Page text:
Sundby’s win also put him in the yellow bib for in the second World Cup weekend of the 2014/2015 season.
But even after standing up from the leader’s chair and flexing his right arm a little bit for doting Norwegian spectators, Sundby was quick to defer the attention back to his teammates.
“It is an absolutely insane team effort,” he told NRK.
Four different Norwegians took turns in the leader’s chair: first Jespersen (who topped Sweden’s Daniel Richardsson by 13 seconds. Before that, Richardsson ousted Switzerland’s Curdin Purl, who started eighth of 118 men).
Jespersen’s initial splits weren’t anything outstanding: he ranked 22nd at 2.2 k, but sped up to ninth by the halfway point. With 1.8 k to go, the 31-year-old Jespersen posted the eighth-fastest time of all the finishers. During his race, it was the fastest.
“I do not think it was so much fun to be peed on last weekend, so I had decided today [to go hard],” he told NRK, referring to the 15 k classic in Kuusamo, Finland, where he placed 45th.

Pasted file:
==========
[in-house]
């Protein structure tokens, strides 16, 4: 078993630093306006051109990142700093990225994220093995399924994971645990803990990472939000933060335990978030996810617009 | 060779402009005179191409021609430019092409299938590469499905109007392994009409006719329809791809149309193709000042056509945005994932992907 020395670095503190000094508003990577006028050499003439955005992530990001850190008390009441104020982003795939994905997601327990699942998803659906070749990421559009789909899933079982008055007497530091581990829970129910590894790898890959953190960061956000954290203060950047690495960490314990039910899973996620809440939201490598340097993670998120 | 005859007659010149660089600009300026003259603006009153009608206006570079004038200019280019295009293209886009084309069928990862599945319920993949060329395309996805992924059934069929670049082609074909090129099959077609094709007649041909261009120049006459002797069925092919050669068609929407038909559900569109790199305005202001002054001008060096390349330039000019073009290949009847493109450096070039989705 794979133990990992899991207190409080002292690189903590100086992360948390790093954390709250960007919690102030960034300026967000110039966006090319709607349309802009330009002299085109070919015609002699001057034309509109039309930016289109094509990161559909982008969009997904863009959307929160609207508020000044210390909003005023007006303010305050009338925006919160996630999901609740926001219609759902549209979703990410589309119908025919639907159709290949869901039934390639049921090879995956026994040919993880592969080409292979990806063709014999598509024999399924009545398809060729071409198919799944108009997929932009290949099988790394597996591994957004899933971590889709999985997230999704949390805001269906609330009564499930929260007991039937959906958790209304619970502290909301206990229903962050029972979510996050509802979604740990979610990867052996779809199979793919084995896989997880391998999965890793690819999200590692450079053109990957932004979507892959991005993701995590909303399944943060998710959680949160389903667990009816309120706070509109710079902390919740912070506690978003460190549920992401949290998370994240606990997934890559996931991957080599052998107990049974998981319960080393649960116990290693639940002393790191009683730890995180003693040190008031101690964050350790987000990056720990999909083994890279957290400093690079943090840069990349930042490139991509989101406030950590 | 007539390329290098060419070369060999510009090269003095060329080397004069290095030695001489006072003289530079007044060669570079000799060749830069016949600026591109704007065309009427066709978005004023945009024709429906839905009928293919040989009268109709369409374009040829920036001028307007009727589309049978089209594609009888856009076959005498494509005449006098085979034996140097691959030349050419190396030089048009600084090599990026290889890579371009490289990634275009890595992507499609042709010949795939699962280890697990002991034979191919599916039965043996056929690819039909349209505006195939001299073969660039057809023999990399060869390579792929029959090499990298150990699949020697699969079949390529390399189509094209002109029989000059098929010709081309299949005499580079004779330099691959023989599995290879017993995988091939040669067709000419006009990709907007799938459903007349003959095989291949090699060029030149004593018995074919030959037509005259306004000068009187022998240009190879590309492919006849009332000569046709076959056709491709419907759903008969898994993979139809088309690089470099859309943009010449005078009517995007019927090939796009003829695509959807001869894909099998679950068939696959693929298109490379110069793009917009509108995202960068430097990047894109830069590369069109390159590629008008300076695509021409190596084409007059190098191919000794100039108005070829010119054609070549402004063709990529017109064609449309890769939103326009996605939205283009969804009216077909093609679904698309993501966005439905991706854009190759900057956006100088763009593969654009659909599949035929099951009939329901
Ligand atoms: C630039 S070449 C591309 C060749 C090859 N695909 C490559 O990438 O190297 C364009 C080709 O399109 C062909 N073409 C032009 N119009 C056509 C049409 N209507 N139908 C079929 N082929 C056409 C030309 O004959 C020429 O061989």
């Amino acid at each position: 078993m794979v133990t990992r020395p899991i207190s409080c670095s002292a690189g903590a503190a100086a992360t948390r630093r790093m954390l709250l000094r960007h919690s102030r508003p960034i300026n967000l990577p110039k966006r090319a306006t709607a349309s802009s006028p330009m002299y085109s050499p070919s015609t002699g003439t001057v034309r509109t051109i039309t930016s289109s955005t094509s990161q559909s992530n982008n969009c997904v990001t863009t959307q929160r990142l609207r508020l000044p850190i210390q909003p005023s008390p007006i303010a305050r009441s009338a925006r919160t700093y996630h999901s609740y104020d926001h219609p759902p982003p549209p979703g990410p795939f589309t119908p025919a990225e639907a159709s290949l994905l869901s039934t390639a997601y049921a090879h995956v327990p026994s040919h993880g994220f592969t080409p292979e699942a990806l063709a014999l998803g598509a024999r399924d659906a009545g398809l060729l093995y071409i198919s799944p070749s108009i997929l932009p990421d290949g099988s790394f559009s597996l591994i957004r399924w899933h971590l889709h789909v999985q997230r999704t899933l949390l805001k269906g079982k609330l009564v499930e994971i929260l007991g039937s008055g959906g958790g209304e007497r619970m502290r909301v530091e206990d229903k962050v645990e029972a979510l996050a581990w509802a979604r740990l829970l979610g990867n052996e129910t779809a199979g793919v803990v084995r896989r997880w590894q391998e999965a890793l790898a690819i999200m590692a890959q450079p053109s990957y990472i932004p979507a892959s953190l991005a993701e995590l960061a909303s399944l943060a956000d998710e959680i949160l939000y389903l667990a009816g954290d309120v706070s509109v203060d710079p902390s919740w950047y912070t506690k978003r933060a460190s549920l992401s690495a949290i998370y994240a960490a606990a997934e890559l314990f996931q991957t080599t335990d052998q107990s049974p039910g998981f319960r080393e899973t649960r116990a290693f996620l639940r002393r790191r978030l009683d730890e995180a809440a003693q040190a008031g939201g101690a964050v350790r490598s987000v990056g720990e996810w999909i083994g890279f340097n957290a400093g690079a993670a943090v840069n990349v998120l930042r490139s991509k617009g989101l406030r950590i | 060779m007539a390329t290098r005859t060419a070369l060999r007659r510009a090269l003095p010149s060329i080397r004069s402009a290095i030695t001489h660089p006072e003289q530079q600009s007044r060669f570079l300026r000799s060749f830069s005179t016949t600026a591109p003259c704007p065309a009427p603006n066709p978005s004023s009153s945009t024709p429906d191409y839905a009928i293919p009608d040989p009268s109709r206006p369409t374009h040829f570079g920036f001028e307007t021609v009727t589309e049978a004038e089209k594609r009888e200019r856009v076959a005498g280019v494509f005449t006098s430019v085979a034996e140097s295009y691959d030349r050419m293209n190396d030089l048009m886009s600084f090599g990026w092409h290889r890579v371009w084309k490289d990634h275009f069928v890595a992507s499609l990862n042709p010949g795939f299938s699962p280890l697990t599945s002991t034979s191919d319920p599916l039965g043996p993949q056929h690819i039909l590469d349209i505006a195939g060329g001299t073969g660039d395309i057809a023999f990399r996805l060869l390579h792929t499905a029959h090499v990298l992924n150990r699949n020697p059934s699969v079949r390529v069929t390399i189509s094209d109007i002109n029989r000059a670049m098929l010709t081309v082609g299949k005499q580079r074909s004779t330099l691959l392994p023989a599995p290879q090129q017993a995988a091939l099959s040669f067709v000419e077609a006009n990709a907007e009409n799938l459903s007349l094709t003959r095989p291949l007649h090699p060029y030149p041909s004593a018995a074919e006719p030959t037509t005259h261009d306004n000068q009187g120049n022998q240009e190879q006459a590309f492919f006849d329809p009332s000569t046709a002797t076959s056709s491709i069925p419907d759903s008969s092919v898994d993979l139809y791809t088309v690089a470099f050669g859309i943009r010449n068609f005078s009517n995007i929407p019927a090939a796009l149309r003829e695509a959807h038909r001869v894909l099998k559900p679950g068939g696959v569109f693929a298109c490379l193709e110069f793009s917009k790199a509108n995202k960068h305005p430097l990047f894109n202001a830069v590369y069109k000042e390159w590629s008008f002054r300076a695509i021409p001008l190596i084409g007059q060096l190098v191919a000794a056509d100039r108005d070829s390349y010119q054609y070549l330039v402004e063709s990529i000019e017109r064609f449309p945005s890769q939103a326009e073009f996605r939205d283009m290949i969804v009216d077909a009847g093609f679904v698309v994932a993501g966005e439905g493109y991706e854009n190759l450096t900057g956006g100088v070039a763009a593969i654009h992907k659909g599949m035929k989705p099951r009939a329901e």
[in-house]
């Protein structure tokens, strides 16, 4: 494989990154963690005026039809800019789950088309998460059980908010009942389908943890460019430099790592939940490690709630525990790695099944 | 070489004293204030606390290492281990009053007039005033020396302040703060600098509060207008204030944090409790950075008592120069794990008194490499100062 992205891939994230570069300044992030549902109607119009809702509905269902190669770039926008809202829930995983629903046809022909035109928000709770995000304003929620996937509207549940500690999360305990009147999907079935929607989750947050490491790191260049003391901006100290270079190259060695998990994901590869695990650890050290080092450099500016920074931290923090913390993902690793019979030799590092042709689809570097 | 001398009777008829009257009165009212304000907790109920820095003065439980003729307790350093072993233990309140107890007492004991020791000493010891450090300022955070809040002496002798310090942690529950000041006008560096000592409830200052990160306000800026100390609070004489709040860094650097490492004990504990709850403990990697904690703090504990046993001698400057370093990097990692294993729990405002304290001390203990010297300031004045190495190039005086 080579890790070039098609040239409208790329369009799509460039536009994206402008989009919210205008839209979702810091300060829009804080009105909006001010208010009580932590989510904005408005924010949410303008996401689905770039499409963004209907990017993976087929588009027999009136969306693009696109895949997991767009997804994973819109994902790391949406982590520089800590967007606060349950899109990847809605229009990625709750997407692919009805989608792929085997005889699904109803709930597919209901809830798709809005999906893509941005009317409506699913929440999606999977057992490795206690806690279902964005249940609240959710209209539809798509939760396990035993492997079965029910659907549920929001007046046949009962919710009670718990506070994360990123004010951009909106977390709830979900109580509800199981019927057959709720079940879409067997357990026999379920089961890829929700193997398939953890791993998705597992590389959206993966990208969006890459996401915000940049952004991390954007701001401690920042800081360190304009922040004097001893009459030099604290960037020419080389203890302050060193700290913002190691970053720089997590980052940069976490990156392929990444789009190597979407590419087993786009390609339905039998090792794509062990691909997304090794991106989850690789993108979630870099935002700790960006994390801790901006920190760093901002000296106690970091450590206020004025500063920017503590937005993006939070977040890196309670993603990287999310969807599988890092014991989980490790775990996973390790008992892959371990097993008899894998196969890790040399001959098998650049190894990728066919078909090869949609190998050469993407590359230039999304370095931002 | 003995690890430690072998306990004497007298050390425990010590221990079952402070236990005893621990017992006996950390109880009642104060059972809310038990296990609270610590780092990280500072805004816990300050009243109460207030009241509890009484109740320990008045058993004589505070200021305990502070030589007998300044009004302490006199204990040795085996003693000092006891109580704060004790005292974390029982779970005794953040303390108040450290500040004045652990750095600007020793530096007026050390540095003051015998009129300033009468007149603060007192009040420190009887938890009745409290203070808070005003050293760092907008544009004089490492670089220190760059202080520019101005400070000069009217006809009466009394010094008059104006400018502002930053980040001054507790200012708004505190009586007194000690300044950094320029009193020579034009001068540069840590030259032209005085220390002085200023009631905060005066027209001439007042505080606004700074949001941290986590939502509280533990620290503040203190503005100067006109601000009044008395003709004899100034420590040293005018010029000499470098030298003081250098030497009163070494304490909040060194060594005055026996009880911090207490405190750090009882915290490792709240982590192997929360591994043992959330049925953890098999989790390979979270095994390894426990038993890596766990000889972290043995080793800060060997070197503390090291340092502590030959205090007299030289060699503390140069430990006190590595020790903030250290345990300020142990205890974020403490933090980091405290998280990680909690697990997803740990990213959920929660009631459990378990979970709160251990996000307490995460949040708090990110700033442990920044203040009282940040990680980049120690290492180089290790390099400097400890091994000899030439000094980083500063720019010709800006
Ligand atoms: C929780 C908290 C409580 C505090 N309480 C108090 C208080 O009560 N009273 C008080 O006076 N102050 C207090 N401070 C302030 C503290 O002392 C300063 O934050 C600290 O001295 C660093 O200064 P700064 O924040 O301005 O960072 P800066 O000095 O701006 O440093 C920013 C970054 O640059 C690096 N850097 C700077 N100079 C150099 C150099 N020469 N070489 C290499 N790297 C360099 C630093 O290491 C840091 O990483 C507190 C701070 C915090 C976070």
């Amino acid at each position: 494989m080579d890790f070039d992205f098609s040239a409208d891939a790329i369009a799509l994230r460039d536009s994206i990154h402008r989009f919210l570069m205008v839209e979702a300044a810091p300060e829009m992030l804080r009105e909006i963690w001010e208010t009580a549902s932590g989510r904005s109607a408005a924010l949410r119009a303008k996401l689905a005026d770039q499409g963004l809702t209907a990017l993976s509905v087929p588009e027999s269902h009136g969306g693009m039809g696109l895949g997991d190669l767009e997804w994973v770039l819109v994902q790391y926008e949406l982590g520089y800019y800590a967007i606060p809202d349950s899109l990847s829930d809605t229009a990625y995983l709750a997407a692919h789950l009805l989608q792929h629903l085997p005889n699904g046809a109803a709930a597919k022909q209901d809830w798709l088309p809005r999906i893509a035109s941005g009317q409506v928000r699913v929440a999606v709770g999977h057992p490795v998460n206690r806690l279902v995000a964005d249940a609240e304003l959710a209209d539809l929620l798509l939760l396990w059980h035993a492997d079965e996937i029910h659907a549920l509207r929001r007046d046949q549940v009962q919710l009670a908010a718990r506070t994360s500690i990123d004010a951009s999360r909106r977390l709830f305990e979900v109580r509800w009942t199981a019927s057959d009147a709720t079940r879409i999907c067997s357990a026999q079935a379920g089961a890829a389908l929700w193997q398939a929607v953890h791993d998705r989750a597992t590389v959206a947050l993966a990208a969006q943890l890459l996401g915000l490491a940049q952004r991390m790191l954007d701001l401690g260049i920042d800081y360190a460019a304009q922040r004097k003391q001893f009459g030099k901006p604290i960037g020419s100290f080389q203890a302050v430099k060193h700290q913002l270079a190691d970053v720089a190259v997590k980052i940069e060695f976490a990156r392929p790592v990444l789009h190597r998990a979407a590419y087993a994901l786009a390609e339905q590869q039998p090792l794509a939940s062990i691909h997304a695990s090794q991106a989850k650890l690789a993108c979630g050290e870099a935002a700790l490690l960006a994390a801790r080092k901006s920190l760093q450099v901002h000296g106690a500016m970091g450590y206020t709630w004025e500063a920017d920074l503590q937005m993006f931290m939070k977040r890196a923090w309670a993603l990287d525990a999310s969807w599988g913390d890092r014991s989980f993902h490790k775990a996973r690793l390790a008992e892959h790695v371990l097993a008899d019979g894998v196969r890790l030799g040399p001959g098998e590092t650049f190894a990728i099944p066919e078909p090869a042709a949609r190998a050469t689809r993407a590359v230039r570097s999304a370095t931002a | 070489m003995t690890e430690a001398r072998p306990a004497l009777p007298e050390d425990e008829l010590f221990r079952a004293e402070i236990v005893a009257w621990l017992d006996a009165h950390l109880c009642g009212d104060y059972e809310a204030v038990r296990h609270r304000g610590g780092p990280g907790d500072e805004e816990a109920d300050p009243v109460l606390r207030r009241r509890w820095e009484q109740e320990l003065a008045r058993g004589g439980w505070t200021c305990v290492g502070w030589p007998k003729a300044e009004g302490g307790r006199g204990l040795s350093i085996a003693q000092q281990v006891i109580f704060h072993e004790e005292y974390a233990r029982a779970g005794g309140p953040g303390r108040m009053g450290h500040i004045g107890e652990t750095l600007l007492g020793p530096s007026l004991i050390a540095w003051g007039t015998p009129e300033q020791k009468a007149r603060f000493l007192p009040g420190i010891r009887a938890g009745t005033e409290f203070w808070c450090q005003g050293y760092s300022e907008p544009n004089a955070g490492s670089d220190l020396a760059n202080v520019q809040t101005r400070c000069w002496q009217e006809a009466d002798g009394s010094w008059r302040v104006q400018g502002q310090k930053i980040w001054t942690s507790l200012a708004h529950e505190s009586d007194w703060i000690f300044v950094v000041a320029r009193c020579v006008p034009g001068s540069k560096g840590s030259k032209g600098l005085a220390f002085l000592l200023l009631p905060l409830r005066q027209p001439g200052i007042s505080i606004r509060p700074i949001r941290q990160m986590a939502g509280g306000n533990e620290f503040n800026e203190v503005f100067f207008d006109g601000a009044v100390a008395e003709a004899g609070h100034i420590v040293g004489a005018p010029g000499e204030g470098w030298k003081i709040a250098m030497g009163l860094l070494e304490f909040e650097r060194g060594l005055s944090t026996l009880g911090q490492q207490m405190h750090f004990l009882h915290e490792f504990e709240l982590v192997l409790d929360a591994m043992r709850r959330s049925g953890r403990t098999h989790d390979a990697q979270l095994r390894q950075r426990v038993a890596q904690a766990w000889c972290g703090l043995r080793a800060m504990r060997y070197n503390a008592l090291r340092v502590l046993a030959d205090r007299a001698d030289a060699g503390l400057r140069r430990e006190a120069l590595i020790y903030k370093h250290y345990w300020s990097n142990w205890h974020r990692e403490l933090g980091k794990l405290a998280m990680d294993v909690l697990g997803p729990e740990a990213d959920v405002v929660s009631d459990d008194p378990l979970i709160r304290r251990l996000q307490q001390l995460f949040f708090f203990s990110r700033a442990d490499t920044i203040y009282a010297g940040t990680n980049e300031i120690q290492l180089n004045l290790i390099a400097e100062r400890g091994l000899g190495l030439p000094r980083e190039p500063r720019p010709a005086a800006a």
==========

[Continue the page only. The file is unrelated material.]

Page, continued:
“The ending was abnormally good to me,” he said of his finish on Saturday.
The 17th starter, Jespersen remained in the hot seat for some time until his teammate Dyrhaug topped him by 0.6 seconds. Dyrhaug turned it on even later in his race, going from fifth at 7.2 k to first by the finish.
At the end of the day, Dyrhaug’s 8.3 k time ranked eighth and he ended up fifth.
Røthe then took over the top position by 12.5 seconds. With Sundby just six starters behind him, he looked as if he knew he wouldn’t be in first for long. Røthe posted the fastest times through every checkpoint but the first one at 0.9 k (where Switzerland’s Roman Furger had the quickest start), until Sundby, Halfvarsson and Krogh came through.